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Paradox of Community

You probably think community is a good thing. And if you don't have much of it in your life, the thought of having it, may stir a longing in your heart. And yet, you may also recognize in yourself a note of caution when it comes to joining one. There is an age-old fear of losing your identity to the formidable pressures of conforming to the group. When groups go wrong the potential for "group-think" and cult-like behavior is very real. So it's understandable why you hesitate before jumping into the communal swimming pool and drinking the kool-aid with your comrades.

Our mass society's greatest suffering may be the burden of loneliness it imposes on many. Without the organic relationships that genuine community cultivates, you are left to your own devices, impotent and powerless to realize yourself and the contributions to the larger world you have to offer.

So this longing for community remains. Is it possible to say something honest about what genuine community is? Is it possible to appreciate the nature of genuine community with all its challenges, paradoxes and blessings?

Living a Zen-inspired life helps you embrace paradox as part of life. Your conditioning has taught you to frame your life in dualistic terms such as self versus other, individual versus community, success versus failure. But there is a deeper truth wanting full expression in your life that invites you to embrace the tension of opposites as a path to a more creative and effective life.

The paradox of personal and communal space is alive in all communities. The more involved you become in a community the more important it is to define your personal boundaries. Healthy communities are able to respect this kind of boundary in all of their members. If they do not, chances are the pressures for group conformity will poison the health of the community.

In any real community you're going to rub elbows with people you might not choose to be with normally.  Community isn't like joining the gym or local country club. Parker Palmer, who has written with great insight about community says, "In fact, we might define true community as that place where the person you least want to live with always lives!" And yet, this diversity is really the crown jewel for identifying genuine community.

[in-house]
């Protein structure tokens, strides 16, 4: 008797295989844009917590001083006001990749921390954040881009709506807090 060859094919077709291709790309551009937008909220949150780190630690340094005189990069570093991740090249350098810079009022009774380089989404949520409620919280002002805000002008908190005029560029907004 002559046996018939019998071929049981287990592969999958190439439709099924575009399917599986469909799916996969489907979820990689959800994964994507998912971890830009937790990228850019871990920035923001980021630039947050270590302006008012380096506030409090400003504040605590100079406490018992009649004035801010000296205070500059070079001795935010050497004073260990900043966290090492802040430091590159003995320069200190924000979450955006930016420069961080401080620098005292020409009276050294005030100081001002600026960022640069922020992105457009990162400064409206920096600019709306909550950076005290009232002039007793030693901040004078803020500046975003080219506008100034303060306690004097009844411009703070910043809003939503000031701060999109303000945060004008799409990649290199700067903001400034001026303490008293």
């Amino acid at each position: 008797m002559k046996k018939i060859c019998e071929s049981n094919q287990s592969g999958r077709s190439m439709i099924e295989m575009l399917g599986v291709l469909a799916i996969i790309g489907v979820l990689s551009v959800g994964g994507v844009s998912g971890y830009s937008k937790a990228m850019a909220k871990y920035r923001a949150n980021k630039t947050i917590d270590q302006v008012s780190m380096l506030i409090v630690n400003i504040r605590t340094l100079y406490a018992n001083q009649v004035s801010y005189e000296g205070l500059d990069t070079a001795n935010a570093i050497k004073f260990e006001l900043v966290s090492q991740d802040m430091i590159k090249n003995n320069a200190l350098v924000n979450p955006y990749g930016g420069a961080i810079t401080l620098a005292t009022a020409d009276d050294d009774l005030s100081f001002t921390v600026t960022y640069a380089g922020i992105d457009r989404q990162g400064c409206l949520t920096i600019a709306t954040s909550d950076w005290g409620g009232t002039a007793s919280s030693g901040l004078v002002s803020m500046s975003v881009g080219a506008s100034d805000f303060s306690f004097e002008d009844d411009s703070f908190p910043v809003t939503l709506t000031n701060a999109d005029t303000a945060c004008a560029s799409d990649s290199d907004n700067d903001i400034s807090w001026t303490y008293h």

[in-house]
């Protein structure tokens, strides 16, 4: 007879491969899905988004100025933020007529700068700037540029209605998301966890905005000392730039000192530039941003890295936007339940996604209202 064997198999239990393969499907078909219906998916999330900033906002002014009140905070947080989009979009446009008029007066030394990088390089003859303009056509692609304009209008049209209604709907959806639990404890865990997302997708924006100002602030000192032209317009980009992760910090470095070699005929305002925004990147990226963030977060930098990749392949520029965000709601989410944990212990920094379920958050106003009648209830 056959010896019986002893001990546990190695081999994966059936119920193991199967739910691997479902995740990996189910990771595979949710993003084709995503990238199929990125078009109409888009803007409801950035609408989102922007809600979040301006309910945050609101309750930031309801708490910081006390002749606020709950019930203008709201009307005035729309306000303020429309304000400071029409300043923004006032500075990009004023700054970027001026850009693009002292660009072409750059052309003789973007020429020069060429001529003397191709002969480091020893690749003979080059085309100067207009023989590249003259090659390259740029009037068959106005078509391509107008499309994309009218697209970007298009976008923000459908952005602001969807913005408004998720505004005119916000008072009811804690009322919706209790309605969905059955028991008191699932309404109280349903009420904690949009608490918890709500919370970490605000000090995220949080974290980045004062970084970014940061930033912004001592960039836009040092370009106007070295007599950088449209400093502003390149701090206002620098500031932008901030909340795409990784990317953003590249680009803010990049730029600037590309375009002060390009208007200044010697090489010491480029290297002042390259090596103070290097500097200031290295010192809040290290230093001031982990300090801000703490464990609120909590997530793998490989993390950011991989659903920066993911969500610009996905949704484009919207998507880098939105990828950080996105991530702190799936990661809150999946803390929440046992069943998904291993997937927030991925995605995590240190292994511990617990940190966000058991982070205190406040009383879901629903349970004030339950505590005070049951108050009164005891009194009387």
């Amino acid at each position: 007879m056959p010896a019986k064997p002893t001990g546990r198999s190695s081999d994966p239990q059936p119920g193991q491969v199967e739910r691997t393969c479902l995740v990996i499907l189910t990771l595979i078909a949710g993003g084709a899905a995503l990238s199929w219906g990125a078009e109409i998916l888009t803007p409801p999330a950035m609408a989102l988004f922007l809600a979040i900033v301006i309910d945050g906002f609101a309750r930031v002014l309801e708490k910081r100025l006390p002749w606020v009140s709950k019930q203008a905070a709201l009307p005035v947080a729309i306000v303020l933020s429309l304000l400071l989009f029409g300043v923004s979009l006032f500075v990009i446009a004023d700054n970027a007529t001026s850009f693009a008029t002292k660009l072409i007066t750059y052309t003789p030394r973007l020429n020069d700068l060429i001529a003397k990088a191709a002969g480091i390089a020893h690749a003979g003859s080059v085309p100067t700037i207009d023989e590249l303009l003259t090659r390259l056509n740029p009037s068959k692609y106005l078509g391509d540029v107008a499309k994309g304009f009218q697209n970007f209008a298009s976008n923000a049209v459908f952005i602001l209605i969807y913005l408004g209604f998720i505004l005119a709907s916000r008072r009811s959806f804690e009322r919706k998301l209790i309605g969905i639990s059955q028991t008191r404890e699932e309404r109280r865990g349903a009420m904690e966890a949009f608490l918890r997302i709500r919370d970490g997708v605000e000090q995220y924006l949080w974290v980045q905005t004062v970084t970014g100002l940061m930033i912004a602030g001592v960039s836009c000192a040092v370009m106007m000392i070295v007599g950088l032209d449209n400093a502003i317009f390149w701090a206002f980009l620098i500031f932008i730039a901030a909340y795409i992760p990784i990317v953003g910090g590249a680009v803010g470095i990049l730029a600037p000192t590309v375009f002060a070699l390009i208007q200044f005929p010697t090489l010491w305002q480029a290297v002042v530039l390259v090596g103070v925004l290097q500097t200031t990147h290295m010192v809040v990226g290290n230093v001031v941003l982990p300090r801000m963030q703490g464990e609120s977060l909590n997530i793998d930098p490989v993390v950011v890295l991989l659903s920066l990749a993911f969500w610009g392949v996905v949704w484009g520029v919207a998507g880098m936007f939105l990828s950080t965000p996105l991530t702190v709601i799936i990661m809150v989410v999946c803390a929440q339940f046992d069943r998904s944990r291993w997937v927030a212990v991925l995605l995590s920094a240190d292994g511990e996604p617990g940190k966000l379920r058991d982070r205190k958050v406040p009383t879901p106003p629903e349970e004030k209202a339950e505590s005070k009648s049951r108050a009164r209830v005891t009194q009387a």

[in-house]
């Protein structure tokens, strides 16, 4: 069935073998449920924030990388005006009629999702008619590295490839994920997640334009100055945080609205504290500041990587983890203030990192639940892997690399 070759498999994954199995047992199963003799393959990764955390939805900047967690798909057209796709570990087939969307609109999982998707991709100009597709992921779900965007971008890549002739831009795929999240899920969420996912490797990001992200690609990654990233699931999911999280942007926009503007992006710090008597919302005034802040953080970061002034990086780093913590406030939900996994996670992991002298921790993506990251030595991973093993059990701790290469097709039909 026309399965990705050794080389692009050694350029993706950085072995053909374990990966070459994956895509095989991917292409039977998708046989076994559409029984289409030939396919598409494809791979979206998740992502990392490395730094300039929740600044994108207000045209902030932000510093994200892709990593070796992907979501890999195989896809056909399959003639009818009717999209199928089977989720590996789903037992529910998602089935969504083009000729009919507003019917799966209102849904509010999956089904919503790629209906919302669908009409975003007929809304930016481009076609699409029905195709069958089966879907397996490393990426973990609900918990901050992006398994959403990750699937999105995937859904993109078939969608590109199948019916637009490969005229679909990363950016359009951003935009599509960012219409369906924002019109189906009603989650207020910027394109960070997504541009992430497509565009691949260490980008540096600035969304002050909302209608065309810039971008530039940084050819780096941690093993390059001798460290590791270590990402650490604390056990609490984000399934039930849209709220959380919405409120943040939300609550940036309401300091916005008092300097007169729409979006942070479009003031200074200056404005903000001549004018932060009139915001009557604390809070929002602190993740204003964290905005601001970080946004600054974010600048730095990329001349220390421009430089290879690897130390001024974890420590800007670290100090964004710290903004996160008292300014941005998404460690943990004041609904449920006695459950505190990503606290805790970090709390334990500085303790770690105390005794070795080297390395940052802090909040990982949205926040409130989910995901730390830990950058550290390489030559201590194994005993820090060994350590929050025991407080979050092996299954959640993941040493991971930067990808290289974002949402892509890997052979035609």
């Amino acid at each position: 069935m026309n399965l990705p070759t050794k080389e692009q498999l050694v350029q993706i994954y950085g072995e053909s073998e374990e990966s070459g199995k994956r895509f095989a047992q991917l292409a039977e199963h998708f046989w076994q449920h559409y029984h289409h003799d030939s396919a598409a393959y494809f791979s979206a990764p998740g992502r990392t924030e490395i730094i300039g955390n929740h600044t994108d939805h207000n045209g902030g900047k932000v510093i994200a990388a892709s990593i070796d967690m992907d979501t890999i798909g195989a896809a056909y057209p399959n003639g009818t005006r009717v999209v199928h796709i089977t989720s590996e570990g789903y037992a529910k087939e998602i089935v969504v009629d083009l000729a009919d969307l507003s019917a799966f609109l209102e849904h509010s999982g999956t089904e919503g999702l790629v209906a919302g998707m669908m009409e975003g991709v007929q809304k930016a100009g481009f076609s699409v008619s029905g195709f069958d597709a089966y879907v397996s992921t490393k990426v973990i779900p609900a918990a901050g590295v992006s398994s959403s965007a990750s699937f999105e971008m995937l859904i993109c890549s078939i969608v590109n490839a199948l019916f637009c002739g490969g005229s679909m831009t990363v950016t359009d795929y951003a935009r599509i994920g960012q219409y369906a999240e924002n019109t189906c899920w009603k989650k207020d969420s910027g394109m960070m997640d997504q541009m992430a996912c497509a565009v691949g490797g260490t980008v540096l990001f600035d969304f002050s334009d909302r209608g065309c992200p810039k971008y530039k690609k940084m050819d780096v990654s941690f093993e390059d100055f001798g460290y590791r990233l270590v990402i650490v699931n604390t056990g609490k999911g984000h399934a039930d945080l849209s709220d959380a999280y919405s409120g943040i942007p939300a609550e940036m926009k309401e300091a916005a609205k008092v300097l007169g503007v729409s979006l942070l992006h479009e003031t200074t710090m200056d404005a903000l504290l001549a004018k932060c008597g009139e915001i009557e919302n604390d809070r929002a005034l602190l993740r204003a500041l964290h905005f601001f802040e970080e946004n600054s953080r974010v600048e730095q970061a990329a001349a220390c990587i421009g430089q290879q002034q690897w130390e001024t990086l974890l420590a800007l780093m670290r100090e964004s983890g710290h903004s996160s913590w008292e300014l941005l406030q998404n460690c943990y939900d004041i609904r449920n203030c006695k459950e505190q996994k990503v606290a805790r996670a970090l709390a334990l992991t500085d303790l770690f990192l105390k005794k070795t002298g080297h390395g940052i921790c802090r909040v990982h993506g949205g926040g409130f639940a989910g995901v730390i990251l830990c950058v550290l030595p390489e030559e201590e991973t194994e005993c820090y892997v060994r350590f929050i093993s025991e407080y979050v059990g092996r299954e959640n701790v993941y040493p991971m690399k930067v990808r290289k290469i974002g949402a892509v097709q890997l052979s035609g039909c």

Community can be unsettling when shadow issues arise. In the Peacemaker Community, which June and I were involved with, we used the term "turning into the skid". This referred to the practice of opening to shadow issues once they had emerged in the collective. There is a strong tendency to dampen these down and avoid them, just as we avoid our own personal shadows. So an element of bravery is required to grow and sustain a genuine community.

Community calls forth commitment from you. Again Parker Palmer writes, "... community comes as a by-product of commitment and struggle. It comes when we step forward to right some wrong, to heal some hurt, to give some service. Then we discover each other as allies in resisting the diminishments of life." Community arises when you share a common mission that calls you to be not just a consumer, but a citizen in full interdependence with others.

And finally there remains the most profound paradox of all, the tension between solitude and fellowship. Ironically, your fear of yourself may be one of the greatest obstacles to belonging with others because community is going to require that you know yourself in solitude even as you join together with others in fellowship. Perhaps this is the hidden blessing that the paradox of community promises–that you find your true self by joining with others in a larger purpose.

Jesus said, "He who seeks his life will lose it, and he who loses his life . . . will find it." (Matthew 10:39)

Robert Althouse

Bob